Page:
STEVE YOUNG - Rock Salt & Nails (1969) & Lonesome, On'ry & Mean (1994)

A singer, tunesmith, and purveyor of what he dubbed "Southern music" a brew of country, folk, rock, blues, gospel, and Celtic styles Steve Young was a songwriter's songwriter, an acclaimed performer whose work found its greatest commercial success in the hands of other artists and earned him praise from the likes of Waylon Jennings, Townes Van Zandt, and Lucinda Williams. Born in Georgia and raised throughout the South, by his teens Young was already playing guitar and writing his own songs. In the early '60s, he moved to New York City and became affiliated with the burgeoning Greenwich Village folk music scene. After a brief return to Alabama, where he'd spent time growing up, he settled in California in 1964. On the West Coast, Young found work as a postal carrier while striking up friendships with the likes of Stephen Stills and Van Dyke Parks. A tenure with the psychedelic folk unit Stone Country yielded an eponymous 1968 LP, and a year later Young issued his solo debut, Rock Salt & Nails, a country-rock excursion featuring cameos by Gram Parsons, Chris Hillman, and Gene Clark. He moved to Reprise in 1971, and, with the title track of that year's Seven Bridges Road, he offered perhaps his best-known composition, popularized through a series of covers by artists like the Eagles, Joan Baez, Rita Coolidge, and Ian Matthews. He had another tremendous success when Waylon Jennings covered "Lonesome, On'ry and Mean" in 1973, turning it into a signature anthem of the outlaw country movement; later on, Hank Williams, Jr. notched a hit with "Montgomery in the Rain." As for his recording career, Young released 1975's Honky Tonk Man on the tiny Mountain Railroad label before his songwriting success earned him a shot with RCA. The result arrived with two excellent albums, 1976's Renegade Picker and 1978's No Place to Fall. Despite his success as a songwriter, Young flirted with the charts but never rose beyond a devoted cult following. He spent the majority of the 1980s touring the world, garnering a reputation as a standout live performer, and released occasional records like 1982's To Satisfy You, 1987's Look Homeward Angel, and 1990's Long Time Rider, the latter two of which were recorded in the Netherlands. The trend continued into the next decade, and in 1991 he issued his first concert recording, Solo/Live, an acoustic collection summarizing his career to date along with pop and soul covers like "You Don't Miss Your Water" and "Drift Away." A second LP on Watermelon, Switchblades of Love, followed two years later and continued his creative renaissance, but he fell silent for much of the rest of the '90s. In early 2000, he finally returned with Primal Young on the Appleseed label. Songlines Revisited, Vol. 1 appeared in 2006. In the latter years of his career, Young made occasional live performances and spent his spare time in his home recording studio. Young died in Nashville on March 17, 2016. His son Jubal Lee Young, a singer and songwriter in his own right, posted a eulogy online. "While it is a sad occasion, he was also the last person who could be content to be trapped in a broken mind and body," Jubal wrote of his father. "He was far too independent and adventurous. I celebrate his freedom, as well, and I am grateful for the time we had. A true original."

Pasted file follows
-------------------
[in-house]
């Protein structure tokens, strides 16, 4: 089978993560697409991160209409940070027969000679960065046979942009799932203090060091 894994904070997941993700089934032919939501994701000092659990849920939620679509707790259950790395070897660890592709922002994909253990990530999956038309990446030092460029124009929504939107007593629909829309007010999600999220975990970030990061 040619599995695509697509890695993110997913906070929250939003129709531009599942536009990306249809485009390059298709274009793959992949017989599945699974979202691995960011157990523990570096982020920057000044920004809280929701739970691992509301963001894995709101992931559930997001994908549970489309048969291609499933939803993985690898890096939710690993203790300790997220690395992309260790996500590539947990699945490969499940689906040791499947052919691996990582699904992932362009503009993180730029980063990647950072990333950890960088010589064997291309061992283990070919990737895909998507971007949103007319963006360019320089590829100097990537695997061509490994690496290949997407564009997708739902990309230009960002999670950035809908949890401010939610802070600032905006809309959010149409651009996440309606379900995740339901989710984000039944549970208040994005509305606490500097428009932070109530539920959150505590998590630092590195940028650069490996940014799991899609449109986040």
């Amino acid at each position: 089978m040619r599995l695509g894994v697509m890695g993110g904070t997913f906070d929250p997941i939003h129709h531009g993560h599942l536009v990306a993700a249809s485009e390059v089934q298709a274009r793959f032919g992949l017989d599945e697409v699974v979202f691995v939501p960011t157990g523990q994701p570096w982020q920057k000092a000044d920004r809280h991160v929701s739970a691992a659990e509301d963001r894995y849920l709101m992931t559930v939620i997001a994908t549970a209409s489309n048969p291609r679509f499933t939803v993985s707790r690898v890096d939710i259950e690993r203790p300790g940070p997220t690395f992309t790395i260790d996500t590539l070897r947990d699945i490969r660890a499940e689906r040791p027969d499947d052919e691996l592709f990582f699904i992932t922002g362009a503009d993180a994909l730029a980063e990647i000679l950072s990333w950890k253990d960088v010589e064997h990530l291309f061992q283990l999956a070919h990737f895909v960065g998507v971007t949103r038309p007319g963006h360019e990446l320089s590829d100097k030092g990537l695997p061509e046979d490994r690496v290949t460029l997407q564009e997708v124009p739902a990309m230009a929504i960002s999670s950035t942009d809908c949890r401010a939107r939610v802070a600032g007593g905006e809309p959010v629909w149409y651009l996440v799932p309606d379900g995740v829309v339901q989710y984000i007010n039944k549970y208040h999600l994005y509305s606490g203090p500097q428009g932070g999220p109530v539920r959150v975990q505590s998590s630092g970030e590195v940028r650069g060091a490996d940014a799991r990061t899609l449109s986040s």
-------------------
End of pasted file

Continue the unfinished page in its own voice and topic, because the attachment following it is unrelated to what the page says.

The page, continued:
Rock Salt and Nails is a highly regarded cult country-rock-folk record, in part because some of the supporting musicians are highly regarded pioneers of the form: Gram Parsons, Chris Hillman, and Gene Clark all appear on the album. While it is not among the very best of such late-'60s hybrids, it is pretty good, though too low-key to command the kind of wide interest (by cult standards, anyway) that someone like Clark or Parsons does. Steve Young has an unusually convincing reedy voice, never overdoing the melodramatics yet establishing a dramatic atmosphere that admits hints of blues, soul, and swamp pop. When distant, mournful strings are added to his more anguished and somber songs, like "Seven Bridges Road," "Holler in the Swamp," and "Kenny's Song," there's an effective multi-dimensionality rare in early country-rock. Other songs, particularly the covers of old country tunes, are less striking. It's an interesting release, though, that's quite rewarding for fans of more adventurous country-rock fusions.

Lonesome, On'ry & Mean collects the highlights from Young's first six albums, including the original versions of his three most famous songs: "Seven Bridges Road," "Lonesome On'ry and Mean," and "Montgomery in the Rain." Although Young's earliest work is a curious (but enjoyable) mix of Steppenwolf and the Moody Blues, beginning about the time of his third album Seven Bridges Road, Young's original voice establishes itself, and from that point the writing, as well as the performances, are compelling. Young never enjoyed any commercial success himself, but this shows why he was considered with such high regard among his peers.


STEVE YOUNG - Rock Salt & Nails (1969) @320

STEVE YOUNG - Lonesome, On'ry & Mean (1994) @320

20.07.2019. u 13:07 • 1 CommentsPrintPermalink

<< Arhiva >>

DISCLAIMER: The music found through this blog is intended for review purposes and should not be seen as a substitute for the original, legal, RIAA approved, record company enriching product. Please note that songs are available for VERY short amount of time. And if you like the music BUY IT. Please support the artists and buy as much as you can directly from them and cut out the middle man.

Creative Commons License

zinhof [at] gmail.com